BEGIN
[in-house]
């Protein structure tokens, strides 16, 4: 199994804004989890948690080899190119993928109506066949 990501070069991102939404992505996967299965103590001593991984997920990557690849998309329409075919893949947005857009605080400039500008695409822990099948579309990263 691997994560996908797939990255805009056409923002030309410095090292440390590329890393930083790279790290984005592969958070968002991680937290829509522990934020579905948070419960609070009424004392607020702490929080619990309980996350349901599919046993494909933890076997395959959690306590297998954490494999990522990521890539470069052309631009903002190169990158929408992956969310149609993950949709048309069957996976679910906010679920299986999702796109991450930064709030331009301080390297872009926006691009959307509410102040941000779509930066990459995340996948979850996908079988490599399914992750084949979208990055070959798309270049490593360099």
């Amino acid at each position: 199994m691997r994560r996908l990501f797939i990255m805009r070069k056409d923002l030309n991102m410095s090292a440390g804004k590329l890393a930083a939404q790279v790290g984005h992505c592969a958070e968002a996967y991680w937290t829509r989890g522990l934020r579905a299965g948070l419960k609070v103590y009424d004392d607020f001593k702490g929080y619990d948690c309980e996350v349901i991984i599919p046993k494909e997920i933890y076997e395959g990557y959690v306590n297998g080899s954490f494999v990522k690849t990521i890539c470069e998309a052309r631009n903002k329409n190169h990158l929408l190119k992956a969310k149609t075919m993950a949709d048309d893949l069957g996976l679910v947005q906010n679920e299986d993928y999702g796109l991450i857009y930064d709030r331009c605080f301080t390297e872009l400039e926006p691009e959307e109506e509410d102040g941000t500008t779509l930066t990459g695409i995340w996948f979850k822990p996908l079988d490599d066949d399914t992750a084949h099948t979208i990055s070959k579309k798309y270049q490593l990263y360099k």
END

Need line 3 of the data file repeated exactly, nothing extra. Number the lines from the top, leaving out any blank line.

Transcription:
């Amino acid at each position: 199994m691997r994560r996908l990501f797939i990255m805009r070069k056409d923002l030309n991102m410095s090292a440390g804004k590329l890393a930083a939404q790279v790290g984005h992505c592969a958070e968002a996967y991680w937290t829509r989890g522990l934020r579905a299965g948070l419960k609070v103590y009424d004392d607020f001593k702490g929080y619990d948690c309980e996350v349901i991984i599919p046993k494909e997920i933890y076997e395959g990557y959690v306590n297998g080899s954490f494999v990522k690849t990521i890539c470069e998309a052309r631009n903002k329409n190169h990158l929408l190119k992956a969310k149609t075919m993950a949709d048309d893949l069957g996976l679910v947005q906010n679920e299986d993928y999702g796109l991450i857009y930064d709030r331009c605080f301080t390297e872009l400039e926006p691009e959307e109506e509410d102040g941000t500008t779509l930066t990459g695409i995340w996948f979850k822990p996908l079988d490599d066949d399914t992750a084949h099948t979208i990055s070959k579309k798309y270049q490593l990263y360099k």